Station Eleven, beyond the pandemic



Swallowing another series about apocalyptic futures and pandemics can make more than one ball. Proposals of this style in the catalogs of all platforms have been and are in many ways, until reaching the limit of saturation. For this reason, Station Eleven on paper it might seem like the worst of plans. But whoever manages to leave these prejudices behind will find a television jewel that in the last stretch of the recently ended year rose as one of the best series of 2021. It was one of the great bets of HBO after moving to its new platform, HBOMax. Fifteen minutes into the first episode, the plot has already gripped you. Station Eleven presents us with a bleak future in which humanity was devastated after the rapid spread of a virus very similar to the flu. Sounds right to you? Only this time, the curve did not bend. The bug killed 95% of the planet's population.

The nine episodes move in two time planes. One is the outbreak of the pandemic, when the world as we know it comes crashing down. In the purest style of Collapse. The other takes place twenty years in the future, where the survivors try to get ahead to build a new civilization and, quoting Hobbes, Man is a wolf to man. The odd episodes tell of those events that remind us so much of what we have recently been through; and the couples make the leap to the post-apocalyptic world. There are many surprises when the moments arrive to show how these two timelines interconnect and give a new dimension to what we have seen so far. The creator of the series was one of the writers of The Leftovers, Patrick Somerville , and its imprint is noticeable. In fact, during the pandemic, many remembered this HBO classic as the perfect metaphor for the world we were living in. Station Once has a calm pace, but that way of being amazed at the intimacy of his protagonists allows him to later reach situations of great emotional intensity.

They say that the gestation of the series is prior to covid. It is based on a novel written in 2014 by Emily St John Mandel and its filming was fully affected by the virus two years ago at the beginning of the confinement. Even so, when the moment of the outbreak of the pandemic arrives, it is inevitable to remember scenes that are very familiar to us. Missing, yes, those hordes that in the days before the running of the bulls rampaged through supermarkets and rolls of toilet paper they became one of the most coveted goods. The sequences in which the protagonists try to stay afloat in the midst of chaos are the most brilliant. One of the best episodes is the fifth, in which a group of people get trapped in an airport in the middle of nowhere with less air traffic than Castellon.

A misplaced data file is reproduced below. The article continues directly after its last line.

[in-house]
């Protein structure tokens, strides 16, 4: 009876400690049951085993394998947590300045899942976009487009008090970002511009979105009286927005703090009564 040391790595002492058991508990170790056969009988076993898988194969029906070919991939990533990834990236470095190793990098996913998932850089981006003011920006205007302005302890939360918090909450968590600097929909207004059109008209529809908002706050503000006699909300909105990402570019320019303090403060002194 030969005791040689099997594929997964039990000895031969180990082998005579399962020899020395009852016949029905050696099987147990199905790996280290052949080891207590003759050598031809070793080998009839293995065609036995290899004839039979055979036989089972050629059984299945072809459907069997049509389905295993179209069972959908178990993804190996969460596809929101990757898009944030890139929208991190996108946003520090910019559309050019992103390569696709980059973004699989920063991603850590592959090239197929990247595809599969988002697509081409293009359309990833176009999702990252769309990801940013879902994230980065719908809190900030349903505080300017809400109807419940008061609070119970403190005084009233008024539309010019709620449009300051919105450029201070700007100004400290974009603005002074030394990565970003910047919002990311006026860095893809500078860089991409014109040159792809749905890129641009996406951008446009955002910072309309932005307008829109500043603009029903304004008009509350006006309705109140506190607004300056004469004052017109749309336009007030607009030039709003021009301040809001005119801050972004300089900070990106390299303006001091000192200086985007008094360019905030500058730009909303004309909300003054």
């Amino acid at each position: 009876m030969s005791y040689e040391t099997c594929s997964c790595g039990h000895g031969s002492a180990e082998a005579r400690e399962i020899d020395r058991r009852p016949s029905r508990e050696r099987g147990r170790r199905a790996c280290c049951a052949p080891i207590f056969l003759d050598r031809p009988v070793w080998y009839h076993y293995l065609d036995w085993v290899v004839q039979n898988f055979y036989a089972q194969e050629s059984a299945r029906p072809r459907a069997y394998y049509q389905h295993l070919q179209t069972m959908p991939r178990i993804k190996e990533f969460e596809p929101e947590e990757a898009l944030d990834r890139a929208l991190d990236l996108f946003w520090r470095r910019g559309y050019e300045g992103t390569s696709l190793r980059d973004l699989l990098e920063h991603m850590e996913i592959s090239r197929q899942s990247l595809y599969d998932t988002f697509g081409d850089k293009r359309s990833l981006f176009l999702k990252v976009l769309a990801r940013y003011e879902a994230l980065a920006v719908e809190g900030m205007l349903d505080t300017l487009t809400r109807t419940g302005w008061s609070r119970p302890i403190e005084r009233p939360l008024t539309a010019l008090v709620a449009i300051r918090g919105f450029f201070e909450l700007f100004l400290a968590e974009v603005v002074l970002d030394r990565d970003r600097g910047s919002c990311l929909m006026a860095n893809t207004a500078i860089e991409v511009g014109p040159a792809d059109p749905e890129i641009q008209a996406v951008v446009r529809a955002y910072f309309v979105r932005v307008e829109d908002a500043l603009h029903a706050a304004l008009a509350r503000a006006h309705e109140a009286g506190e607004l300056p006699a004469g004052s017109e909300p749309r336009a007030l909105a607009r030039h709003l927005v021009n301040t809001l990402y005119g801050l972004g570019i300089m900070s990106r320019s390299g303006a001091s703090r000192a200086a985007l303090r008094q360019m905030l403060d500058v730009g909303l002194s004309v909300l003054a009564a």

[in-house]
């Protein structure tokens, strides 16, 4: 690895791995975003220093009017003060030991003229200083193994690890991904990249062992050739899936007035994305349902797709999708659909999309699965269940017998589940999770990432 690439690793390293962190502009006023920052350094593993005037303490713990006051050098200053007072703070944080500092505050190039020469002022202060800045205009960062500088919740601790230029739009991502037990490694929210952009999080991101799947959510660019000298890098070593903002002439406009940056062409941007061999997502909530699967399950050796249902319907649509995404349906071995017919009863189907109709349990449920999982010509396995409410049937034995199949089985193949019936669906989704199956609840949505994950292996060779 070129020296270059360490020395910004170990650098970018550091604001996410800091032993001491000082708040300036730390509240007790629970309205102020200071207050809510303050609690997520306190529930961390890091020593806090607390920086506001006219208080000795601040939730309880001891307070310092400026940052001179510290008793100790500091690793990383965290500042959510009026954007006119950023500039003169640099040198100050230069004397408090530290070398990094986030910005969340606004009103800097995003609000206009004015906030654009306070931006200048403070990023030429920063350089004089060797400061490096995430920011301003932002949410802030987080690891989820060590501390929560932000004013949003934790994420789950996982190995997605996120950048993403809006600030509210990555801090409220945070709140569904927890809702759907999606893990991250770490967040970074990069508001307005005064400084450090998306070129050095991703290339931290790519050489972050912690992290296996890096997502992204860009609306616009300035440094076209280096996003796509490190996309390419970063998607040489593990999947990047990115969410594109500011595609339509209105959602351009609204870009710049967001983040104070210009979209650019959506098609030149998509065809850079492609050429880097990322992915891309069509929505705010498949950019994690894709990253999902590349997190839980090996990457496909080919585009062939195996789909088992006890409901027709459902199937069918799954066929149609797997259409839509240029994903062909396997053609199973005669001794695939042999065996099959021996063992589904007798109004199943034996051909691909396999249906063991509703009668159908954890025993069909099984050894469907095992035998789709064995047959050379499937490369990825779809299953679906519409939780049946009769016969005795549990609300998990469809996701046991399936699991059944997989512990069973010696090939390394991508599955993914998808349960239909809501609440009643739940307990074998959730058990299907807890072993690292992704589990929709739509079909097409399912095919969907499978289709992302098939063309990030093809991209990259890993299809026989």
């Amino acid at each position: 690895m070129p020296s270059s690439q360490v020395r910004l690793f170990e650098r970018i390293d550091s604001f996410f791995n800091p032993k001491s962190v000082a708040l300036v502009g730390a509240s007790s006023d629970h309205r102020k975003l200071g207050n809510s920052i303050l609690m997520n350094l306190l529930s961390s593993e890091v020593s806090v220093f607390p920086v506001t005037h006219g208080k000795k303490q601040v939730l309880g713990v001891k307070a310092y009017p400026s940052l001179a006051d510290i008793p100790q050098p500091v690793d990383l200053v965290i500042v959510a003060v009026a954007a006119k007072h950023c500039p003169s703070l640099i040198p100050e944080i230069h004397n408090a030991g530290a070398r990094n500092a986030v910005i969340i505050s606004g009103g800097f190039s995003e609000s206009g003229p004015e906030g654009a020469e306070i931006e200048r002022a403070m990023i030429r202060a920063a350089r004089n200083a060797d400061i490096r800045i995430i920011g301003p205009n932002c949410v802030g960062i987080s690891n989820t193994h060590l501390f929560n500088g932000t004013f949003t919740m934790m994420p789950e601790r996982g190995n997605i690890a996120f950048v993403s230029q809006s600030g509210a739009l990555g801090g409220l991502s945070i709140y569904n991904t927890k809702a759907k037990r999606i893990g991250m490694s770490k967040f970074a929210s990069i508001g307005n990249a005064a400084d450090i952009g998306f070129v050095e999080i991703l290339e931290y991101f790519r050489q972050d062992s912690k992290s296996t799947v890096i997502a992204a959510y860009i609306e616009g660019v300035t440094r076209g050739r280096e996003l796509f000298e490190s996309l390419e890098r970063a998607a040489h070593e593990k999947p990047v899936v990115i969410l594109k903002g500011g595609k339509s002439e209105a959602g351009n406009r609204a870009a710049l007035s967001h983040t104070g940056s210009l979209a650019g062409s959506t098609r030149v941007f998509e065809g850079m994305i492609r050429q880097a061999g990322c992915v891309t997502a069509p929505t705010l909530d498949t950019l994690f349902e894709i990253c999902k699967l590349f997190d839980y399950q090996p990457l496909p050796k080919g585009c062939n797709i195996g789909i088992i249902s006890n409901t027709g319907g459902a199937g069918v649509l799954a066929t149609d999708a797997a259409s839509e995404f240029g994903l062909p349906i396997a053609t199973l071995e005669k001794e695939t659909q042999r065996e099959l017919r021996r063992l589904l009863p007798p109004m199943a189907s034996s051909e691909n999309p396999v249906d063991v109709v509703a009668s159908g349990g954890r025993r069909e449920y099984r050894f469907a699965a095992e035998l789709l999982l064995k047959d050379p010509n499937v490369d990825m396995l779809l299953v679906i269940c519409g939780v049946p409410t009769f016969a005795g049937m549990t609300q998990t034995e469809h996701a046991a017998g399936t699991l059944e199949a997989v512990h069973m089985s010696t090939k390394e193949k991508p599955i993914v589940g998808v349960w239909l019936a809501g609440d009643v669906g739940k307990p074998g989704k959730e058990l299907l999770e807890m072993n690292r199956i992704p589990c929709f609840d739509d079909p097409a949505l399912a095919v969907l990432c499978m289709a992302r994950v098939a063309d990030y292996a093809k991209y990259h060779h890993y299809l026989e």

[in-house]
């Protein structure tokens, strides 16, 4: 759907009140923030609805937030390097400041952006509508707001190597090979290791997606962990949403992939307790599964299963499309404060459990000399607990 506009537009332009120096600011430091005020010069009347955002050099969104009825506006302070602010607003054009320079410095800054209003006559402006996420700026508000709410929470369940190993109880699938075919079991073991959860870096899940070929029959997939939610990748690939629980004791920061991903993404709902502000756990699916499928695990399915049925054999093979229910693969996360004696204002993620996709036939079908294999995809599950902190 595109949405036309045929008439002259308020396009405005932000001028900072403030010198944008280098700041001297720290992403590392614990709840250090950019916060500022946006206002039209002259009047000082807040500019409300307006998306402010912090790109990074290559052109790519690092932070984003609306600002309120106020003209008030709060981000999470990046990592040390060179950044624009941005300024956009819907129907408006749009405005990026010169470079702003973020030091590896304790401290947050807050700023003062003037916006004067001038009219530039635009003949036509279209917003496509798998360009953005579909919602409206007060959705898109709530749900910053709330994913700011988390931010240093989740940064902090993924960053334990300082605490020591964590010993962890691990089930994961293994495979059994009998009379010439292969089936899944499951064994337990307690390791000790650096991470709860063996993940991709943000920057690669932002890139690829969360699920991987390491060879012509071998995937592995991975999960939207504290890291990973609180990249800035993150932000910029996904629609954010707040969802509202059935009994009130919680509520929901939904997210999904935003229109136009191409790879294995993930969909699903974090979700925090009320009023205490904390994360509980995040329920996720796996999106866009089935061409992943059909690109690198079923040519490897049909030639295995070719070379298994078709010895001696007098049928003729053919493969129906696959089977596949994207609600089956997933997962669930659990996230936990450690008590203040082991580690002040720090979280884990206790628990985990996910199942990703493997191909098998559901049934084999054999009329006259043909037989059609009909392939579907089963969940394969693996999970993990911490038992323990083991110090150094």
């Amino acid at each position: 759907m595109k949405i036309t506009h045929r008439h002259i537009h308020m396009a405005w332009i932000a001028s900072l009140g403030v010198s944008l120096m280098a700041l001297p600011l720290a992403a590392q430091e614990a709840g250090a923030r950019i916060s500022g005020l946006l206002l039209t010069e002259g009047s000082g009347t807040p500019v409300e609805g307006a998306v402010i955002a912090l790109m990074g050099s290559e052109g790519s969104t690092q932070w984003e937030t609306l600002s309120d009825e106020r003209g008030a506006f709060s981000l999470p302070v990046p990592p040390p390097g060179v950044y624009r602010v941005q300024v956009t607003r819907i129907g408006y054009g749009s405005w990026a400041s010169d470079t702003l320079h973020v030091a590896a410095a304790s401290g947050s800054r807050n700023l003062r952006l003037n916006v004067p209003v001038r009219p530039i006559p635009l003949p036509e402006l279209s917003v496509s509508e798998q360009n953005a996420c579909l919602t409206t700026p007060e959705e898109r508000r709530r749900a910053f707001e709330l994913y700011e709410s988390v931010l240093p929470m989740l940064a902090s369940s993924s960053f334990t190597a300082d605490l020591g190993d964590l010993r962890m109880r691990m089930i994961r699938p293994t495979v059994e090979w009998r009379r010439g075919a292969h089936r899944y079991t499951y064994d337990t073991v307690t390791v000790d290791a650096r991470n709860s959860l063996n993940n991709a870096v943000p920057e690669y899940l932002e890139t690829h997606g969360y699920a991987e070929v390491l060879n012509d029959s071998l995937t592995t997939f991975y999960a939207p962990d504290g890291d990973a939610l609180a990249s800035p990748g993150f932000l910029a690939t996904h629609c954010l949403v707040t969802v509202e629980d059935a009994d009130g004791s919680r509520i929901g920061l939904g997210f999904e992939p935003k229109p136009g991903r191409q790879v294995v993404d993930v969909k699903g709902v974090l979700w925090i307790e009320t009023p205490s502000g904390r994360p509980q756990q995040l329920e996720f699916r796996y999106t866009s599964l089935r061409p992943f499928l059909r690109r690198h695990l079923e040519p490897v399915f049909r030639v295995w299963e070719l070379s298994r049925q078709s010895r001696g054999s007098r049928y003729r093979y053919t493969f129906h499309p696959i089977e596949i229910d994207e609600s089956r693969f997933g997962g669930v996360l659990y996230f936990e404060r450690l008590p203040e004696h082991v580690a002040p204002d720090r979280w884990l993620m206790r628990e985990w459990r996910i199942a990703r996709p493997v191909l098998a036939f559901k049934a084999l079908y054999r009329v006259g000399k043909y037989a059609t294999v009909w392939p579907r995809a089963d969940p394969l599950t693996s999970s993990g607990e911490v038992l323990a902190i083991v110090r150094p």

The timeline of the future shows us a world without technology, very similar to that of The Walking Dead (but without zombies) and that we are getting to know through a theater company that travels from town to town making representations of shakespeare. An important fact that underlies one of the keys to the series. In this dystopian future, there is a conflict between those who want to preserve the past and those born after the pandemic who seek total rupture. The latter are a very similar group to which may be the guilty remnant cult members from The Leftovers. Station Eleven takes its name from the title of a graphic novel written by one of its protagonists before the end of the world and which took place on a space station. We never really get to know exactly what that comic is about, but its philosophy seems to have become a roadmap to a new Humanity for some of the characters.

Warning that spoilers come from here. Throughout the first episode, we see the apocalypse through Jeevan's eyes ( Himesh Patel ). The crisis surprises him when he was trying to help a girl (Kristen) to get home and both seemed to have to help each other at the end of the world. At the end of their particular confinement, we see them leave the house where they spent the last few months locked up and enter a practically unpopulated city covered in snow. When the series hits its first time jump and we see Kristen turned into an adult woman ( Mackenzie Davis) and without Jeevan, we assume the worst has happened to him and it will be one of those moments meant to punch us in the stomach at the end of the season. To our surprise, we see that Jeevan survived although their separation was traumatic. For this reason, the reunion scene is one of the most exciting. One of those in which time seems to stop and that is a pleasure to enjoy. An optimistic ending that ends up leaving a good taste in the mouth. In the end, the moral of the story is not as catastrophic as one might expect and leaves a door open to hope. Art always survives and, in the end, it is the one that serves as a bridge to unite the two parties in conflict. The question that remains is whether there will be a second season or the story will remain closed as we have seen it.



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